Monday, July 4, 2016

Project Update: Wrapping up the Roubo

Today's post will only discuss the completion of the Roubo-style workbench that carved the better part of four months out of instrument production time. I hope it was worth it. I'm pretty sure it was. As I convert more and more to hand tools - planes, scrapers, chisels, etc. - it became more and more apparent I needed a bench that would support those efforts. Fortunately, I have a friend in Random Roger Green who has worked with Christopher Schwarz to build his own Roubo bench out of French white oak in Schwarz's shop. I could not have completed the bench without Roger's guidance, help and, frankly, tools.

For better or worse, this will be my next-to-last post about the construction of the bench. The only tasks left to accomplish are drilling of the holdfast and dog holes that will allow me to use holdfasts and dogs for clamping. What are holdfasts and dogs? Holdfasts are the shaped iron hooks that, essentially, get jammed off-kilter into their attendant holes and dogs act as stops for clamping, as well.

This week's efforts were directed at completing the leg vise and getting the bottom shelf installed. The work to complete the leg vise was centered principally on getting the chop - the part that holds the handwheel and moves in and out from the bench - into shape.

The first step was to take the thing to Random Roger Green's cavernous shop to put the chop on his enormous Powermatic jointer. We set a stop to allow for four untrimmed inches at the top (the thickness of the bench top) and cut it 1/8" deep. As with anything Random helps me with, it was perfect and trimmed up without a hitch. Once back at Tortuga Early Instruments Worldwide Headquarters, the next step was to think about whether I wanted gently sloping sides or more decorative curves. I decided on the latter and broke out the trusty pot lid to draw the top curves.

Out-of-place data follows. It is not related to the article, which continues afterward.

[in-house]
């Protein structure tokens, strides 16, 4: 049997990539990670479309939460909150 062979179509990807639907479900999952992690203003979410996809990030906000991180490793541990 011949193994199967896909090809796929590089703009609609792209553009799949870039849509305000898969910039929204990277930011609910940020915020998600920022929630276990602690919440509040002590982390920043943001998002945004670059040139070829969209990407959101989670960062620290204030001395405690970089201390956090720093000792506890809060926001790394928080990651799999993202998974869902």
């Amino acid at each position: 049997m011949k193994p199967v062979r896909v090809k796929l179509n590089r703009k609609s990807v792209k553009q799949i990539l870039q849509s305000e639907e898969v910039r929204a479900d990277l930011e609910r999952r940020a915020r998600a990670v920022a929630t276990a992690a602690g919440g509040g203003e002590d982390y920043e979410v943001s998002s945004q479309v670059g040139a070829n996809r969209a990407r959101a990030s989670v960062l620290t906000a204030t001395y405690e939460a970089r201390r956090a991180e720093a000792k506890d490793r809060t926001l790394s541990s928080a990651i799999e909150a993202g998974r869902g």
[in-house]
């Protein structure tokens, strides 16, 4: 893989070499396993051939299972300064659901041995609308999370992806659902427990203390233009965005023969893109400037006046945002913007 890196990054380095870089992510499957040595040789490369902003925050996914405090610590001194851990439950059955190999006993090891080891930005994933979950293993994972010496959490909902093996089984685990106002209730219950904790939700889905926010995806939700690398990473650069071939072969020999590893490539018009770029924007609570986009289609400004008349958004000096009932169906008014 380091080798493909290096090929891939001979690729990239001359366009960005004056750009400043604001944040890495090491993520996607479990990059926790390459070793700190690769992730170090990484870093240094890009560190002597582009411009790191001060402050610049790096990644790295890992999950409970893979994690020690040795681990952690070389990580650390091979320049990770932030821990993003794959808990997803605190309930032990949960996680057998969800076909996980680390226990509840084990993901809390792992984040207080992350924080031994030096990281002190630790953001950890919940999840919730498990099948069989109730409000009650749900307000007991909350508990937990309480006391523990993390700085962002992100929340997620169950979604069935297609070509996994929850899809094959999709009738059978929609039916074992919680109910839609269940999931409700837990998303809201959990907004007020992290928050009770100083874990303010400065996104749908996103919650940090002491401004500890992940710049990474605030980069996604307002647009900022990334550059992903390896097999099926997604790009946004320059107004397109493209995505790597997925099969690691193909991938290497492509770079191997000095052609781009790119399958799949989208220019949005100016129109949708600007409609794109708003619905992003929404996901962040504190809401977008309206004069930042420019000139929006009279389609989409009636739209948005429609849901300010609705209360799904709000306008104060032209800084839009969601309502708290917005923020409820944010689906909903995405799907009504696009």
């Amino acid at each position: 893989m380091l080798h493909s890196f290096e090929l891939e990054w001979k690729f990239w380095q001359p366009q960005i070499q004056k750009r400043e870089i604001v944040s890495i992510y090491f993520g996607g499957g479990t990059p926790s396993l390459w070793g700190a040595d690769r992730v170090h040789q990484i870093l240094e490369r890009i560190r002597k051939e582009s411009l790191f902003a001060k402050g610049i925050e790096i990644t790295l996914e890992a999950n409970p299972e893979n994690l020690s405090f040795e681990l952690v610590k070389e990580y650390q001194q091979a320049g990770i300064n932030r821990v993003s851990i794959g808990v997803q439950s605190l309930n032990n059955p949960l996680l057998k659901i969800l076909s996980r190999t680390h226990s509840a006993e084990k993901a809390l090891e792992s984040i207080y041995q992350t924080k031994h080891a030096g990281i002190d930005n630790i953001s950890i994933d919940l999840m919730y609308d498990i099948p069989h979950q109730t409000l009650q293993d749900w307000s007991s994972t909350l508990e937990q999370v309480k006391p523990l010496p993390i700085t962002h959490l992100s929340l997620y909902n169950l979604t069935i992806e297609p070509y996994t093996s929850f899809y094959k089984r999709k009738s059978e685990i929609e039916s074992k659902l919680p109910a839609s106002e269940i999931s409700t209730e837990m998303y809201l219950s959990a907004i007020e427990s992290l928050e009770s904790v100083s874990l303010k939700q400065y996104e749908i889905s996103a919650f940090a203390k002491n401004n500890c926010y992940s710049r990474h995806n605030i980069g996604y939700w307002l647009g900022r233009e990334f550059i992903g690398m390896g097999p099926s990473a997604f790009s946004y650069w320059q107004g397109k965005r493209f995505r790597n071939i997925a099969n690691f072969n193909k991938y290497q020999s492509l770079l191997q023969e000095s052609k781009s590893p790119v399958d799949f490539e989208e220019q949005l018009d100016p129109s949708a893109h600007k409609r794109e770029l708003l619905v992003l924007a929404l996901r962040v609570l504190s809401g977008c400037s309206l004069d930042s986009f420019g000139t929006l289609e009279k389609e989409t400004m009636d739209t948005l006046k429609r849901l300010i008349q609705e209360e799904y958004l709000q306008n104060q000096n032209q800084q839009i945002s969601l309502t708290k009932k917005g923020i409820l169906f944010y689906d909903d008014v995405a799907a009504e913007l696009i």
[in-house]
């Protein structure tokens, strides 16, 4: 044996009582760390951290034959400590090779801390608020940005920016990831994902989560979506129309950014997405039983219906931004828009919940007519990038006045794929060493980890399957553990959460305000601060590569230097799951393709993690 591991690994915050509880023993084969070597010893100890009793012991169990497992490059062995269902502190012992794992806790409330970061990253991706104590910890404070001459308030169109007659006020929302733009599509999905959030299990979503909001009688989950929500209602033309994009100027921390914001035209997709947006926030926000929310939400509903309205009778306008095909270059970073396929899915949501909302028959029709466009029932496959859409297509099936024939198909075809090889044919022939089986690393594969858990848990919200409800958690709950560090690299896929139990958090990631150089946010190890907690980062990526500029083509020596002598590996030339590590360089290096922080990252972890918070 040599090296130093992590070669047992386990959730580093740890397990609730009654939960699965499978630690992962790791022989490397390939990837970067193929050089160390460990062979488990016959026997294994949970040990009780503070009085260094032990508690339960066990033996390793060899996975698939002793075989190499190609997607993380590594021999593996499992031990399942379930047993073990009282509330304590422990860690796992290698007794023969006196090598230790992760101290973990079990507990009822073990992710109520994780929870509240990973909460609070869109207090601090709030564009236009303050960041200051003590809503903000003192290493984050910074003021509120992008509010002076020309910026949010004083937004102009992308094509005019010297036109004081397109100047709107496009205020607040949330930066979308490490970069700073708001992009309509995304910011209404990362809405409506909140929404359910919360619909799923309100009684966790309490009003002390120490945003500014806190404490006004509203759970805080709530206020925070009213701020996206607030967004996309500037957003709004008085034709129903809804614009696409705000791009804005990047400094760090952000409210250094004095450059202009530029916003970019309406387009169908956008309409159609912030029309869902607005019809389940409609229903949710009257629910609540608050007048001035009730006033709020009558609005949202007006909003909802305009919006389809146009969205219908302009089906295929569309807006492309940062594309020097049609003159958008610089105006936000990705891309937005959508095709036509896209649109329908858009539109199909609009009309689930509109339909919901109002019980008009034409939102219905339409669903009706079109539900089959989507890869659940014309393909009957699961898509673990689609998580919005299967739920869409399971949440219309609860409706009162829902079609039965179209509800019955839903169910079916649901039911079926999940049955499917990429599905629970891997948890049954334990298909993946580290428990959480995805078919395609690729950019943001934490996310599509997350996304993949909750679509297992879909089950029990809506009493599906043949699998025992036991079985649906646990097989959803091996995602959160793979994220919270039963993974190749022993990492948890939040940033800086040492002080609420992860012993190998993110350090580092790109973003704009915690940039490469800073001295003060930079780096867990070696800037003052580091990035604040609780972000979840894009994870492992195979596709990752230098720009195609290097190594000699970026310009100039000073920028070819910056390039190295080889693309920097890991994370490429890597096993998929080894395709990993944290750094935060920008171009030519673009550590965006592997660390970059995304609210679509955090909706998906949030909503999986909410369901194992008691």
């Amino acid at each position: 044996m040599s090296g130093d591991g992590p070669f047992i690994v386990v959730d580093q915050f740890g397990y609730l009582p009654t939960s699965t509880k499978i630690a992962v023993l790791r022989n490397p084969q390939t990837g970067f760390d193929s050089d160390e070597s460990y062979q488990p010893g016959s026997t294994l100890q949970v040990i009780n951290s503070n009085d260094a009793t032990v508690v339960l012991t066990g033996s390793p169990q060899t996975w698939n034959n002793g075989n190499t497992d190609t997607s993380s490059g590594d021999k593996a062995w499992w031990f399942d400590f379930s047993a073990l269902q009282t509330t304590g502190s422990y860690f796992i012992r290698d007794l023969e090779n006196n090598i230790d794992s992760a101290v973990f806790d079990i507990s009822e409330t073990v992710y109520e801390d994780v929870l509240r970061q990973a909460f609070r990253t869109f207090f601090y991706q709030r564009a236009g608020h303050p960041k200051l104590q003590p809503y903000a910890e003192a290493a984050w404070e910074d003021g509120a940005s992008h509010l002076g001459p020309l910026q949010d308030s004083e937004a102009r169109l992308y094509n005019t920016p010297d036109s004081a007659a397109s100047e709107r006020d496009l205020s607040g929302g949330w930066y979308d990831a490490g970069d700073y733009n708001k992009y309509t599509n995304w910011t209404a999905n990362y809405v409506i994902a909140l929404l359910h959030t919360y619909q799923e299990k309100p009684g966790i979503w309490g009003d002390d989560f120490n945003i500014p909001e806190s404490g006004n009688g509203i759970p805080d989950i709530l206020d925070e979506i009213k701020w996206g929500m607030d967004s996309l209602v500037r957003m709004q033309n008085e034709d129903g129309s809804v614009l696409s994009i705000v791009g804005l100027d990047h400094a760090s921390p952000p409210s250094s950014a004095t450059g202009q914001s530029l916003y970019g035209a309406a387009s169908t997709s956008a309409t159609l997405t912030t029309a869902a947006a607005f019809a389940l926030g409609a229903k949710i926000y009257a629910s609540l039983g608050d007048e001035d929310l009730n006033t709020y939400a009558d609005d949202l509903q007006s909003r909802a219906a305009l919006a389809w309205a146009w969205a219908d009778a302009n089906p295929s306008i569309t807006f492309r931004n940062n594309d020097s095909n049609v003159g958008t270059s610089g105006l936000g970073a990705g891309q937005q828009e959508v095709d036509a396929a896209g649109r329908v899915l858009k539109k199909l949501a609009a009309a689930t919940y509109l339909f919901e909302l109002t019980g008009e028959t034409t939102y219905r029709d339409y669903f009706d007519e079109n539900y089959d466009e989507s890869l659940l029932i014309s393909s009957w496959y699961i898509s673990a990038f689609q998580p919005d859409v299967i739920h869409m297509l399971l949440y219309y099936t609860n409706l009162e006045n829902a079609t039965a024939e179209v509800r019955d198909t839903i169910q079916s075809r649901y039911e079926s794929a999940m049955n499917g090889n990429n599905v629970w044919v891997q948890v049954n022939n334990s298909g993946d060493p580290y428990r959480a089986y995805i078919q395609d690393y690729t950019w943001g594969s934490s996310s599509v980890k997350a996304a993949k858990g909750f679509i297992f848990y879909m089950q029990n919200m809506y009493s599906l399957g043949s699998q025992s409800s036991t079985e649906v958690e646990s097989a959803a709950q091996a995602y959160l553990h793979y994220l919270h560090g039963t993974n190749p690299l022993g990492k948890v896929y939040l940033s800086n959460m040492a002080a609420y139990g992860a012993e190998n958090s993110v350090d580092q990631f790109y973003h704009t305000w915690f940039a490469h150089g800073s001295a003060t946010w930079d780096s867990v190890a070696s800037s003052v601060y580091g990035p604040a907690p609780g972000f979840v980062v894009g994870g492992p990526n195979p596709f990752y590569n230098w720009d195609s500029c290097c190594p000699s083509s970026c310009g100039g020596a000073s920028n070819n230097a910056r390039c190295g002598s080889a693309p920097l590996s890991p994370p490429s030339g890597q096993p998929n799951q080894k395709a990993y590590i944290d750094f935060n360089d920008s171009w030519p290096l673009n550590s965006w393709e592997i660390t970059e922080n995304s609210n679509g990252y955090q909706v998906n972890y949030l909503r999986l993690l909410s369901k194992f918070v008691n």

It's important to always be technically accurate in the shop, hence the pot lid. I drew the bottom curves using a magnetic parts dish, as well. Once all lines were drawn, the first cut I made was on the Laguna SUV to get a straight line up the sides. Then, I put it on Little Buddy (the 12" Delta band saw) and cut the first curve.

Then, I cut the lower curves and shaped the top.

A little sanding on the Ridgid oscillating spindle sander turned me into Darth Molnar, but I muddled through.

Once I got everything sanded down, I oiled the screw, waxed up the metal crisscross pins and threw the chop on and, voila! - it worked!

I still need to pick up a some suede to mount on the chop and table and also for the tail vise at the other end of the bench. The suede will protect anything I put in them and allows me to visit the local craft store, which I'm really looking forward to.

Once I was done with the leg vise, I turned my attention to the bottom shelf that acts as the place of repose for all of my hand tools. Fortunately, I don't have too many at this time. I picked up a couple of eight foot 1 x 12 pieces of #3 pine at a local lumber yard, mounted a 1" rail on the bottom sides of the stretchers, and cut the pine to length. I had to notch each of the end pieces to fit around the legs - this was the most difficult thing I had to do to get the shelf completed; it took about 10 minutes, probably less.

As you can see, it worked famously and freed up a rack shelf for, yep, MORE WALNUT! Speaking of walnut, Random made me a chisel holder to be mounted on the back side of the bench and presented it to me a few months ago - another fine product from the Goby free boxes.

The chisels in the photo above are on loan from Roger and will be returned shortly, I just wanted to illustrate how the holder will be used. Thanks again, Roger, I'll return the favor soon.

The nearly-completed bench in all its glory:

Later this week, I'll place and drill the holdfast and dog holes and then get back to the instrument full time.

Until next time...

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